(3) create an appeal procedure, by which a contractor that is denied pre-qualification may seek a reversal of that determination. (Section 20101[d]).




II. ROLE OF THE DEPARTMENT OF INDUSTRIAL RELATIONS

AB 574 required the Department of Industrial Relations (DIR) to “develop model guidelines for rating bidders, and draft the standardized questionnaire.” It required DIR to “consult with affected public agencies, cities and counties, the construction industry, the surety industry, and other interested parties.”


From January through October 2000, DIR held a series of meetings in Sacramento with representatives of public agencies and other interested parties. Each meeting was attended by more than 25 representatives of interested parties. All told, more than 60 people participated in at least one such meeting, and most representatives participated in more than one. Contractors, public agencies both large and small, and associations of each were well represented throughout the series of meetings. DIR’s initial draft of a questionnaire was revised after each meeting, and each revised draft was discussed at the next meeting, leading to additional revisions. Eventually, there was widespread consensus that the model questionnaire provided in this package offers a system of rating bidders based on objective criteria, and a useful and appropriate series of questions.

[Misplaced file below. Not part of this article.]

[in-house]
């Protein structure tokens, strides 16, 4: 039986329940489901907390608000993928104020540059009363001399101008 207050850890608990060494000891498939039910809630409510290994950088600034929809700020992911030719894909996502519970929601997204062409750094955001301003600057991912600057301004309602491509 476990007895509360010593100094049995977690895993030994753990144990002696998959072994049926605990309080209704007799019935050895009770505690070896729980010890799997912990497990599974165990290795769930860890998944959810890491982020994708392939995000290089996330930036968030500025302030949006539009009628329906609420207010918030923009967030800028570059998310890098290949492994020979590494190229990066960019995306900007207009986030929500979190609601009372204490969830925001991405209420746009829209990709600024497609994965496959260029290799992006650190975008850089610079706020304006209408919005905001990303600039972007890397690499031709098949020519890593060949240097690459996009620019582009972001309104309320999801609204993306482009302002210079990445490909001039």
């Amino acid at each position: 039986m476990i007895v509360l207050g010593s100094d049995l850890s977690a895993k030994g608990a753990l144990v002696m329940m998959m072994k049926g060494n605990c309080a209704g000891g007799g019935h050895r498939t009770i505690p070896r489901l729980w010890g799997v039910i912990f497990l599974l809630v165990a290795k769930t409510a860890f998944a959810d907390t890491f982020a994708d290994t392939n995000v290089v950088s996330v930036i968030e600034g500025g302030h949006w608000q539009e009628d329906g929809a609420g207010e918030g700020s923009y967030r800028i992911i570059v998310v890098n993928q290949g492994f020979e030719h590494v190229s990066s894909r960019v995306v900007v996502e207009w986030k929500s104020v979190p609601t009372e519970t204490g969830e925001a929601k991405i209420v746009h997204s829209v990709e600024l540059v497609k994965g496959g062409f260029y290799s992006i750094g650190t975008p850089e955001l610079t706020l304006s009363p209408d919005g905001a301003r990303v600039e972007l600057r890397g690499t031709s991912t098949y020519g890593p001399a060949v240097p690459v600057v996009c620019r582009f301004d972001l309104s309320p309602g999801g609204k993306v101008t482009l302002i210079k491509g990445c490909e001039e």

In addition, DIR, in compliance with the 1999 legislation, created model guidelines for rating bidders. The model rating system also is included in this package.

III. AN OVERVIEW OF THE DOCUMENTS IN THIS PACKAGE

Included in this package are: